The Enclosure details also mention that "Waites Lane" formed one of the boundaries of three other parcels of land and it was off eastern side of Drove Lane. This lane is mentioned as Drove Road in Enclosure awards and Manor Dairy Farmhouse on it is shown as Stop 9 on Coddington Heritage Trail.

All the documents below were taken from Estate records of clients of Hodgkinson & Beevor Solicitors of Newark now held by Nottingham Archives Office.

Indenture DDH 6/1 (i) Nottingham Archives dated 2 August 1762, says part of this land was transferred from William Victualler and Jane Wate both of Coddington to Thomas Wate son of William and Jane Wate of the one part and Thomas Hoffe of the same town and County Labourer and Mary his wife [presumably son of Esther and Stephen mentioned in Enclosures award] . This agreement was witnessed by William & Jane Birkett, but the lease itself is missing.

Included in DDH 6/4 from Nottingham Archives are details of a Mortgage [otherwise undocumented] dated 27 January 1763 given by Thomas Waite of Coddington Serving Man and William and Jane Waite of same place Father and Mother of said Thomas Waite to Samuel Birkett of Newark Upon Trent Gentleman over land and buildings in tenure of Thomas Waite as security for a Payment of Thirty Pounds. If Thirty Pounds and Interest on Same was not paid by 26 January 1764, the property reverted to Samuel Birkett or his heirs. At a later date, Thomas Waite received a further Fifty Four Pounds [likewise undocumented] on the same security.

In the meantime, Samuel Birkett had died, but had appointed his sisers Ann & Sarah Birkett as his joint Executrixes, and they had agreed that the Mortgage should be for Sole Use and Benefit of Sarah Birkett.

By 5 April 1797, the amount owing by Thomas Waite on the two Mortgages totalled Eighty Eight Pounds and Eighteen Shillings.

DDH 6/2 Nottingham Archives Indenture also dated 4 April 1797 was for a lease of one year by John Waite of Manchester in County of Lancaster Shoemaker (only son and heir at law of Thomas Waite of Coddington in County of Nottingham Victualler deceased) and Mary his wife and John Birkett of Coddington Victualler and Ann his wife (late Ann Waite widow of said Thomas Waite deceased) of the one part and William Carby the younger of Coddington aforesaid Carpenter and Richard Forster of Newark Upon Trent in said County of Nottingham of the other part of all the land and dwellings used a Public House known by the sign of the Rose and Crown late in Tenure or Occupation of said John Birkett but now of said William Carby in Consideration of the Sum of Five Shillings apiece. The Lease was to allow William Carby and Robert Foster to take Possession of the Public House by Release DDH6/3 dated 5 April 1797. Signed by John Waite, Mary Waite, John Birkett, Ann Birkett X her Mark.

Indenture DDH 6/3 Nottingham Archives dated 5 April 1797 Assigns to William Carby in Trust Rose and Crown Public House with a Close and Premises in Coddington Nottingham mentioned in DDH6/4 and acknowledges receipt of the sum of Two Hundred and Seventy Pounds by John and Mary Waite who both signed and of Thirty Pounds by John Birkett who signed and Ann Birkett signed X her mark. Sealed and duly stampt in presence of Charles Snart and Henry Forster.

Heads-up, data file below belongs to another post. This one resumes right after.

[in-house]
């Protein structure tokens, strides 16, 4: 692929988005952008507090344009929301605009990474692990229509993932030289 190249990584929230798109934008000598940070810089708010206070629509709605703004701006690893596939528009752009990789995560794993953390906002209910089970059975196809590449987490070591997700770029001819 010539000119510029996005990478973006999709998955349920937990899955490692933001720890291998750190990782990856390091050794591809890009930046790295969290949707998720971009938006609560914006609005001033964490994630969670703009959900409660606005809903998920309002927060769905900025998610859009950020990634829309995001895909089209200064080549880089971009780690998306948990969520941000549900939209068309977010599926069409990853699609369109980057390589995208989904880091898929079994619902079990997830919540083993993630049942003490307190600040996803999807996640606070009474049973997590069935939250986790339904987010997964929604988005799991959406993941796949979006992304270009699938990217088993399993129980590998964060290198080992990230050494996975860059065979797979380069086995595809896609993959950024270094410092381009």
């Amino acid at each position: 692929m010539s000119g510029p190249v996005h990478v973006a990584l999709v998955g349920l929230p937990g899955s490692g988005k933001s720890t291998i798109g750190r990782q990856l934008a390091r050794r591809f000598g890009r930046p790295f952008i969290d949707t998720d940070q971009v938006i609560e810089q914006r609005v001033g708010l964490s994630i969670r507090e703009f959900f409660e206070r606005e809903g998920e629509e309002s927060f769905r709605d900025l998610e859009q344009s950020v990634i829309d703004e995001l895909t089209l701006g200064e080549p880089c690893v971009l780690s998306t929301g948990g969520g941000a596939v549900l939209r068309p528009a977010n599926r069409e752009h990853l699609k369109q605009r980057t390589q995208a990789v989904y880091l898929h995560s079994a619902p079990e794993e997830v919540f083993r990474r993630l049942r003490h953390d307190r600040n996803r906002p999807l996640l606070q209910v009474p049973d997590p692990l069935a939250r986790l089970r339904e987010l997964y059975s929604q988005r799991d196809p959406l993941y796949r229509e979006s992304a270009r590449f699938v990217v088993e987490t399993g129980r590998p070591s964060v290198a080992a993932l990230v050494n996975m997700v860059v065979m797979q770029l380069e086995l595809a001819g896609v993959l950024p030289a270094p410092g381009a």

These amounts covered Interest owed by Thomas Waite, as well as all the lease amounts mentioned in other indentures.

Indenture DDH6/4 Nottingham Archives Office dated 5 April 1797 is for Assignment of a Mortgage Term in Trust for William Carby and to attend the inheritance and a lease by Sarah Birkett by Direction of John Waite to Moses Ashwell. It is between Sarah Birkett of Balderton in County of Nottingham Spinster of the first part and John Waite of Manchester in County of Lancaster of the second part William Carby the younger of Coddington of the third part and Moses Atwell of Coddington Gentleman of the fourth part for the sum of Five Shillings paid to Sarah Birkett.

Some time after he had bought Rose and Crown, William Carby built a house on the land and the Hough family had a blacksmith's shop and built some houses there. Presently there is a bungalow on the site, which is across the road from a 19th Century Pub called "The Plough Inn", which is Stop 6 on Coddington Heritage Trail.

Just when and why John left Nottingham for Manchester is not known, unless his wife Mary Clayton had relatives or friends there.  It must have been quite a trip from Nottingham where John was married in 1796, either via Derby some 12 miles as the crow flies to the north west, then a further 50 miles at least to Manchester. As Mary's family came from Scarcliffe some 7 miles south east of Chesterfield, John and Mary may have travelled via Derby to Mary's home and stayed there for a while, en route via Sheffield to Manchester in the west. Though it is only 33 miles as the crow flies, a detour was probably needed around High Peak area, which would have made the journey much longer.

The records in Part One are based on research by Dee Harrison of East Midlands Research who not only proved the Coddington connection originally found in the papers of Henry Clarence Whaite, but extended it back two more generations

Bingham and Coddington Family History Groups have also supplied much extra information